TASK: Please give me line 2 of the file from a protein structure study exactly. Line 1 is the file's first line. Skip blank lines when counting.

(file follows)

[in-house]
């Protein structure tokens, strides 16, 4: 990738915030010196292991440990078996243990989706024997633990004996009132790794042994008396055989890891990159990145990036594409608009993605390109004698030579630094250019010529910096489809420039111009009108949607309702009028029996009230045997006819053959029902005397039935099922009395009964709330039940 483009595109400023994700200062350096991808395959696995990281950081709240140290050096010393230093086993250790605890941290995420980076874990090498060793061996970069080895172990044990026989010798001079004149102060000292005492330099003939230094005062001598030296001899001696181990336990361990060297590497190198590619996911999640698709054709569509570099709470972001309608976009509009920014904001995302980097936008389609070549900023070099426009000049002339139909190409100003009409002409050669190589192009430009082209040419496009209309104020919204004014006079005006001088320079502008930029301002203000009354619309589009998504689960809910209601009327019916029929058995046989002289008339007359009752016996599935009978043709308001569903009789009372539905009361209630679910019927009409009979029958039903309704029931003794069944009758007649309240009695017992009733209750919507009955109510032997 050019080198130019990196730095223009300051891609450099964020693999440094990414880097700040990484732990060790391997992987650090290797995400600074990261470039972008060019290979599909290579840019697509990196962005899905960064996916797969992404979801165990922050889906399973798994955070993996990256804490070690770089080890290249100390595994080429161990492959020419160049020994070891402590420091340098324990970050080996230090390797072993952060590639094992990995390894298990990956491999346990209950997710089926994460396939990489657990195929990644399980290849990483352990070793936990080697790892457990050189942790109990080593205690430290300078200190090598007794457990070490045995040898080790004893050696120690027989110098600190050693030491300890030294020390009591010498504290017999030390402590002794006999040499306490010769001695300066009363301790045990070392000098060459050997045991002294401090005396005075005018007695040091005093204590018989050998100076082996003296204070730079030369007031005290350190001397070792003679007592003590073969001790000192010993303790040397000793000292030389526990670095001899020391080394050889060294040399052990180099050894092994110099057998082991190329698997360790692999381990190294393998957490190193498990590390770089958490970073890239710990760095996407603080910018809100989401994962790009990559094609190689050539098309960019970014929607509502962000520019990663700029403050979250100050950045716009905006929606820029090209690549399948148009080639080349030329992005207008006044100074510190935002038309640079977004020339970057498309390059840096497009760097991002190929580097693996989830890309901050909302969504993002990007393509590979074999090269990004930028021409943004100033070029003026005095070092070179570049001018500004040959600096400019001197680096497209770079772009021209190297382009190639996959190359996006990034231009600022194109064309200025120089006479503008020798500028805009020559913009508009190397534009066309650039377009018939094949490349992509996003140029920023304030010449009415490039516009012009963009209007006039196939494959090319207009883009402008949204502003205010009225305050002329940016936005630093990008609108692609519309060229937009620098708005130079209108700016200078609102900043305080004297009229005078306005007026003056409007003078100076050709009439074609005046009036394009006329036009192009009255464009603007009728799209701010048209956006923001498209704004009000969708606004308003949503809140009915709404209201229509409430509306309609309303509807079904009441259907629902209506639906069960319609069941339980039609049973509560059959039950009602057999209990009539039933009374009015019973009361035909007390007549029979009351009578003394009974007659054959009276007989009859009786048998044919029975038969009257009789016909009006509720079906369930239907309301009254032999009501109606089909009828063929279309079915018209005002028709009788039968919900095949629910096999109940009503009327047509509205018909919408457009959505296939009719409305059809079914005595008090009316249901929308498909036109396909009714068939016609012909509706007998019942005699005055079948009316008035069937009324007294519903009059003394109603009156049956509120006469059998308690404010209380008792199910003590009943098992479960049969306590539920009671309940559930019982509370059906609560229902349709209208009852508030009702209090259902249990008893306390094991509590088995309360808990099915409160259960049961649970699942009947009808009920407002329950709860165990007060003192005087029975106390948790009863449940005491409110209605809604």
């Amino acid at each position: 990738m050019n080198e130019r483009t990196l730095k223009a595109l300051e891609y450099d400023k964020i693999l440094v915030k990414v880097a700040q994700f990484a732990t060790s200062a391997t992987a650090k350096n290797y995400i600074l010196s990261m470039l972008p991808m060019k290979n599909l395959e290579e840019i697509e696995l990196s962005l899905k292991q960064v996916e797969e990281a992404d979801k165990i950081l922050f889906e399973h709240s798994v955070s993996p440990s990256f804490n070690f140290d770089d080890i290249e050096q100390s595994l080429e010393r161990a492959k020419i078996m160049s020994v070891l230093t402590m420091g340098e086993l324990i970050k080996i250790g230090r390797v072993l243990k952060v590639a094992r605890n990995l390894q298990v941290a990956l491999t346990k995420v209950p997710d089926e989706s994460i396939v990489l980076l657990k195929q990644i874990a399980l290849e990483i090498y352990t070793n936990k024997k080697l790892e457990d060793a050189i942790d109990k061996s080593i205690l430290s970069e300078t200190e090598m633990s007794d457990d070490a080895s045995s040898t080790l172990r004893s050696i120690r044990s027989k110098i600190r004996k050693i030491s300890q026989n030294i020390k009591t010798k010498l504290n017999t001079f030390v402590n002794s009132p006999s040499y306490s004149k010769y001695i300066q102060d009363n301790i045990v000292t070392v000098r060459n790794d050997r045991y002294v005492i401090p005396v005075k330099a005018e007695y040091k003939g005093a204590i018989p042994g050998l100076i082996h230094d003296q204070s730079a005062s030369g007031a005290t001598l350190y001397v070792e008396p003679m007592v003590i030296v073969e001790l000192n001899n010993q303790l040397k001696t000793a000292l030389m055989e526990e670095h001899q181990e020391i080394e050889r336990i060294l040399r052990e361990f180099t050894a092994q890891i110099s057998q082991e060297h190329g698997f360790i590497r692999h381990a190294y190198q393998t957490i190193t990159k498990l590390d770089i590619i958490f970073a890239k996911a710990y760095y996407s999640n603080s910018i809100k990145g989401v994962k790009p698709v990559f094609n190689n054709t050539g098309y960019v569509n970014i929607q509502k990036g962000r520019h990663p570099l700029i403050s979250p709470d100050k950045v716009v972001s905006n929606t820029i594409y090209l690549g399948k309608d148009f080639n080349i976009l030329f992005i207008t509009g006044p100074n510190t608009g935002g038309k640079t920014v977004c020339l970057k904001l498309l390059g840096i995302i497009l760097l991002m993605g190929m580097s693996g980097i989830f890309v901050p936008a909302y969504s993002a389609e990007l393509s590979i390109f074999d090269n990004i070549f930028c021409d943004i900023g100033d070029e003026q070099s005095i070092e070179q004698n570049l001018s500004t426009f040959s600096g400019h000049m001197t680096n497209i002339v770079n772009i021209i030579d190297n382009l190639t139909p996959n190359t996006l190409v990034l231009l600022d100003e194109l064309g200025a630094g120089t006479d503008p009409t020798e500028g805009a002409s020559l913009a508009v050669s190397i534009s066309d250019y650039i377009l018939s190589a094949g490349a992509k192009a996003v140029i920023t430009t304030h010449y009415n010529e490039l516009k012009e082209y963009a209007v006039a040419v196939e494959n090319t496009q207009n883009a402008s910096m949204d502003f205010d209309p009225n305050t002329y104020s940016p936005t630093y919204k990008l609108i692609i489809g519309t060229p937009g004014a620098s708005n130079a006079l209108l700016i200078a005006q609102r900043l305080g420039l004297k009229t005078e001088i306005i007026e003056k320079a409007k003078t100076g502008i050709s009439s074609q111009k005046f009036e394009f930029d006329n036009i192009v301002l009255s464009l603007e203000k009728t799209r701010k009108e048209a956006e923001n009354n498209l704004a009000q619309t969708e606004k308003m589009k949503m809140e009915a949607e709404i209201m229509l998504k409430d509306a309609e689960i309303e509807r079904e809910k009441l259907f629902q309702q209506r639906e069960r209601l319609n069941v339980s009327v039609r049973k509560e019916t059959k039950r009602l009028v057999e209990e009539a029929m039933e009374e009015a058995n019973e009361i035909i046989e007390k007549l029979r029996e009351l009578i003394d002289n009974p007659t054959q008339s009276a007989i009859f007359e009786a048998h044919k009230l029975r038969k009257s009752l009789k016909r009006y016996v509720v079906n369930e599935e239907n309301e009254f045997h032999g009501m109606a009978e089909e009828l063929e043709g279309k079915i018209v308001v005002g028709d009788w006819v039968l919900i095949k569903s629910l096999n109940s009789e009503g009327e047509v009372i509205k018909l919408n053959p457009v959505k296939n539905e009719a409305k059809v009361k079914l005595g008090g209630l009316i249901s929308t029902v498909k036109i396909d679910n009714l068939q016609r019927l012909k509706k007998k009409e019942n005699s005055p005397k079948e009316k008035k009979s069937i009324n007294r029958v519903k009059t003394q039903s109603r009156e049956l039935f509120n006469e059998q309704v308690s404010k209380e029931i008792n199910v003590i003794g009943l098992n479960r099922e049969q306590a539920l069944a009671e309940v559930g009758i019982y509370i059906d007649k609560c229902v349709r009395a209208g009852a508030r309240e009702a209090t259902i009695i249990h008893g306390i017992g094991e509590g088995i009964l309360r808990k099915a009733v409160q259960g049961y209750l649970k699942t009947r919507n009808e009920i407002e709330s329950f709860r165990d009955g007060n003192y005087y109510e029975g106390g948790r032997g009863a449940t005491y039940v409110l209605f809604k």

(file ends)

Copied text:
């Protein structure tokens, strides 16, 4: 990738915030010196292991440990078996243990989706024997633990004996009132790794042994008396055989890891990159990145990036594409608009993605390109004698030579630094250019010529910096489809420039111009009108949607309702009028029996009230045997006819053959029902005397039935099922009395009964709330039940 483009595109400023994700200062350096991808395959696995990281950081709240140290050096010393230093086993250790605890941290995420980076874990090498060793061996970069080895172990044990026989010798001079004149102060000292005492330099003939230094005062001598030296001899001696181990336990361990060297590497190198590619996911999640698709054709569509570099709470972001309608976009509009920014904001995302980097936008389609070549900023070099426009000049002339139909190409100003009409002409050669190589192009430009082209040419496009209309104020919204004014006079005006001088320079502008930029301002203000009354619309589009998504689960809910209601009327019916029929058995046989002289008339007359009752016996599935009978043709308001569903009789009372539905009361209630679910019927009409009979029958039903309704029931003794069944009758007649309240009695017992009733209750919507009955109510032997 050019080198130019990196730095223009300051891609450099964020693999440094990414880097700040990484732990060790391997992987650090290797995400600074990261470039972008060019290979599909290579840019697509990196962005899905960064996916797969992404979801165990922050889906399973798994955070993996990256804490070690770089080890290249100390595994080429161990492959020419160049020994070891402590420091340098324990970050080996230090390797072993952060590639094992990995390894298990990956491999346990209950997710089926994460396939990489657990195929990644399980290849990483352990070793936990080697790892457990050189942790109990080593205690430290300078200190090598007794457990070490045995040898080790004893050696120690027989110098600190050693030491300890030294020390009591010498504290017999030390402590002794006999040499306490010769001695300066009363301790045990070392000098060459050997045991002294401090005396005075005018007695040091005093204590018989050998100076082996003296204070730079030369007031005290350190001397070792003679007592003590073969001790000192010993303790040397000793000292030389526990670095001899020391080394050889060294040399052990180099050894092994110099057998082991190329698997360790692999381990190294393998957490190193498990590390770089958490970073890239710990760095996407603080910018809100989401994962790009990559094609190689050539098309960019970014929607509502962000520019990663700029403050979250100050950045716009905006929606820029090209690549399948148009080639080349030329992005207008006044100074510190935002038309640079977004020339970057498309390059840096497009760097991002190929580097693996989830890309901050909302969504993002990007393509590979074999090269990004930028021409943004100033070029003026005095070092070179570049001018500004040959600096400019001197680096497209770079772009021209190297382009190639996959190359996006990034231009600022194109064309200025120089006479503008020798500028805009020559913009508009190397534009066309650039377009018939094949490349992509996003140029920023304030010449009415490039516009012009963009209007006039196939494959090319207009883009402008949204502003205010009225305050002329940016936005630093990008609108692609519309060229937009620098708005130079209108700016200078609102900043305080004297009229005078306005007026003056409007003078100076050709009439074609005046009036394009006329036009192009009255464009603007009728799209701010048209956006923001498209704004009000969708606004308003949503809140009915709404209201229509409430509306309609309303509807079904009441259907629902209506639906069960319609069941339980039609049973509560059959039950009602057999209990009539039933009374009015019973009361035909007390007549029979009351009578003394009974007659054959009276007989009859009786048998044919029975038969009257009789016909009006509720079906369930239907309301009254032999009501109606089909009828063929279309079915018209005002028709009788039968919900095949629910096999109940009503009327047509509205018909919408457009959505296939009719409305059809079914005595008090009316249901929308498909036109396909009714068939016609012909509706007998019942005699005055079948009316008035069937009324007294519903009059003394109603009156049956509120006469059998308690404010209380008792199910003590009943098992479960049969306590539920009671309940559930019982509370059906609560229902349709209208009852508030009702209090259902249990008893306390094991509590088995309360808990099915409160259960049961649970699942009947009808009920407002329950709860165990007060003192005087029975106390948790009863449940005491409110209605809604």